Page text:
My experience has demonstrated that the keys to enabling success are: never stop learningalign yourself with great mentorsembrace change, work hard, and leverage your strengths. To these I always add good fortune / luck, since like it or not, it has a role to play. Writing on the theme of workplace success has caused me to reflect on my entire academic and work history. That has helped me draw some new realizations, the latest of which are on this topic. Most of us pushed to the task, can identify our key strengths and weaknesses – though we may not always want to admit to the latter! However, I suspect few of us take the opportunity to consider how much they impact our careers. Whether deliberately (which I recommend) or otherwise, it’s vital to consider our strengths and how we can best leverage them to succeed in all pursuits.

A critical realization in graduate school

As I mentioned in my last post, I elected to leave my originally intended path of medicine to pursue an academic one, and went to graduate school for Biology. I feel incredibly fortunate to have had a very positive experience there, something I have learned from so many colleagues is far from an assured thing. Honestly, I loved my lab. I got along great with my fellow students, the lab technician, and my advisor / lab head very well. Quite honestly, my advisor was the first of the strong mentors I encountered as an adult. Our research group had fun together, I learned tons from them all, and felt productive most of the time – not to discount the constant and wholly normal struggles of science, of course! My selected project provided me with lots of avenues to investigate, and many different technical approaches to learn and master. All that said, it was in the second year that I started to question my chosen path.

I don’t recall how it started, but I realized I was not destined to become an academic i.e. finish grad school, do one or more postdocs, and embark on the path to hopeful professorship at a university. It wasn’t that I thought I was “bad at science”. On the contrary, I was skillful and efficient in the lab – something my advisor praised me for regularly. I was good at designing experiments and sufficiently insightful (I call it “being a good guesser”) to narrow the scope of work to the areas most likely to succeed. This meant my work often advanced quickly. I was also adept at learning new tools and techniques and figuring out how to improve upon them rapidly. However, I realized I didn’t have the drive I was certain was needed to succeed in academia. Sure, I enjoyed teaching and guiding undergraduates. I liked lab work quite a bit as you can no doubt tell. But I lacked the passion to undertake areas of new research, and perhaps didn’t have sufficient creativity to formulate and explore new scientific questions. Without these things I didn’t think I would be terribly effective in leading an academic lab.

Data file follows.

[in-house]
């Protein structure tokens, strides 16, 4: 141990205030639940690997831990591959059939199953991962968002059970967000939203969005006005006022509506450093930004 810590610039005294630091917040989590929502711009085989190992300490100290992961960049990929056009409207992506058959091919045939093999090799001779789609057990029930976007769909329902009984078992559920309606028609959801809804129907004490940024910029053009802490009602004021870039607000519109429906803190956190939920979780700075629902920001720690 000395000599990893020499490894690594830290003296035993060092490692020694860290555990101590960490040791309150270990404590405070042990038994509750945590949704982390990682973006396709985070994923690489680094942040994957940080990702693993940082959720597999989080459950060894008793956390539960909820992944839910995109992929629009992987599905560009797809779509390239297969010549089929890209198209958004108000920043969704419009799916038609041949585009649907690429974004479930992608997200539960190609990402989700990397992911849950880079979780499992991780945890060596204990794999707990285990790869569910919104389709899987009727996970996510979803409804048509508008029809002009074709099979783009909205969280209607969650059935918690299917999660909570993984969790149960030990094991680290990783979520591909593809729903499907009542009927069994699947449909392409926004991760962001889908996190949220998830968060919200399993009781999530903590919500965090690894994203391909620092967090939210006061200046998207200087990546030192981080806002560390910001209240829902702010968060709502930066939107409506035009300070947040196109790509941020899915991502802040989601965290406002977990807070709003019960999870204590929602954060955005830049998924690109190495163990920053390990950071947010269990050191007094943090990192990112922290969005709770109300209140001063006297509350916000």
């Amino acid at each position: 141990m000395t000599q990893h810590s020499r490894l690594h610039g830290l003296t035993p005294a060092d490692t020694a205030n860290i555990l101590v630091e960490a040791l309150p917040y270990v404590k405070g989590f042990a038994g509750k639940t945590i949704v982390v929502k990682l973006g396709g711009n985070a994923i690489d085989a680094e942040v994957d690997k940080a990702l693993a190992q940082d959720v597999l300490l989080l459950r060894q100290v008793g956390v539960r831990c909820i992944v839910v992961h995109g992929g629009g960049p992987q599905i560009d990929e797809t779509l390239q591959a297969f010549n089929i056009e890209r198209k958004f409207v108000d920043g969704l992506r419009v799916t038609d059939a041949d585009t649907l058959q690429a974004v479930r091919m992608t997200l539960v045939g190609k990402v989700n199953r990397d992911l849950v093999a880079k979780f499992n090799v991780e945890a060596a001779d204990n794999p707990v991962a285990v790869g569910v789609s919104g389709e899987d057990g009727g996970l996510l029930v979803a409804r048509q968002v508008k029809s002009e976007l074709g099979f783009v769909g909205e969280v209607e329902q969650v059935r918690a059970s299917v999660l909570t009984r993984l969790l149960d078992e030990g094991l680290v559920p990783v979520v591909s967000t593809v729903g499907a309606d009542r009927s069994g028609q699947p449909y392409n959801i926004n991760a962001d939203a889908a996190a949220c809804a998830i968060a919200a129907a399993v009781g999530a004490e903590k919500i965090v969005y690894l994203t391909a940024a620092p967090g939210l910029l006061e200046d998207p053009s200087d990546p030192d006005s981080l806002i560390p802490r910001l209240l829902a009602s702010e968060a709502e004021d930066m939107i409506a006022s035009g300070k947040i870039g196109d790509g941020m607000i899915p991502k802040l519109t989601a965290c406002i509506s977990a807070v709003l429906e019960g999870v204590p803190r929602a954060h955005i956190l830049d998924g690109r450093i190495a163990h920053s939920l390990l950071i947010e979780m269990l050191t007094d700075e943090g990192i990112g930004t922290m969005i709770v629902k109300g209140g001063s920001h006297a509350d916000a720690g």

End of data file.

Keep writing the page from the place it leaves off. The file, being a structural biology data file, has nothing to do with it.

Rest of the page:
A second major shift in “what to do when I grow up”

OK the seeds of doubt had been planted but what to do about it? My gut was to see graduate school through and figure it out later. Enter one of those fortunate chance occurrences in life that helped me decide! A former labmate had joined a biotech startup a few hours drive away. She suggested I should come interview there – it would be a free trip after all, and she was sure I’d think the technology was cool. I put together a talk on my research and took the interview. Needless to say, I was blown away by the experience. When I took time that evening to reflect on my day, I realized that a job there would be a perfect fit for what I truly loved about science and where my strongest skills lay. The role would provide endless opportunities to develop new technology as well as to optimize the existing approaches being used. The pressure was high, timelines short, but I would have access to cutting edge tools to get the job done.

As you have likely guessed, I left my PhD program and took the job. Suffice it to say, my grad school advisor was shocked when I told him the news. He was pretty concerned that I’d regret this decision years later, while also confident the job was as good a fit as I thought. It wasn’t a trivial transition, as they needed me to start in the new role fairly quickly. I ended up writing a Master’s thesis on evenings and weekends while working. I also had to drive back to campus a few times to wrap up some loose ends in my research. This was far from ideal, but that approach enabled me to take this next bold step needed to better leverage my skills. Was that first job perfect? Absolutely not. Did I ensure that I learned a tremendous amount, and did it set me on the course to a very successful career in biotech and eventually early retirement? Without question, it did.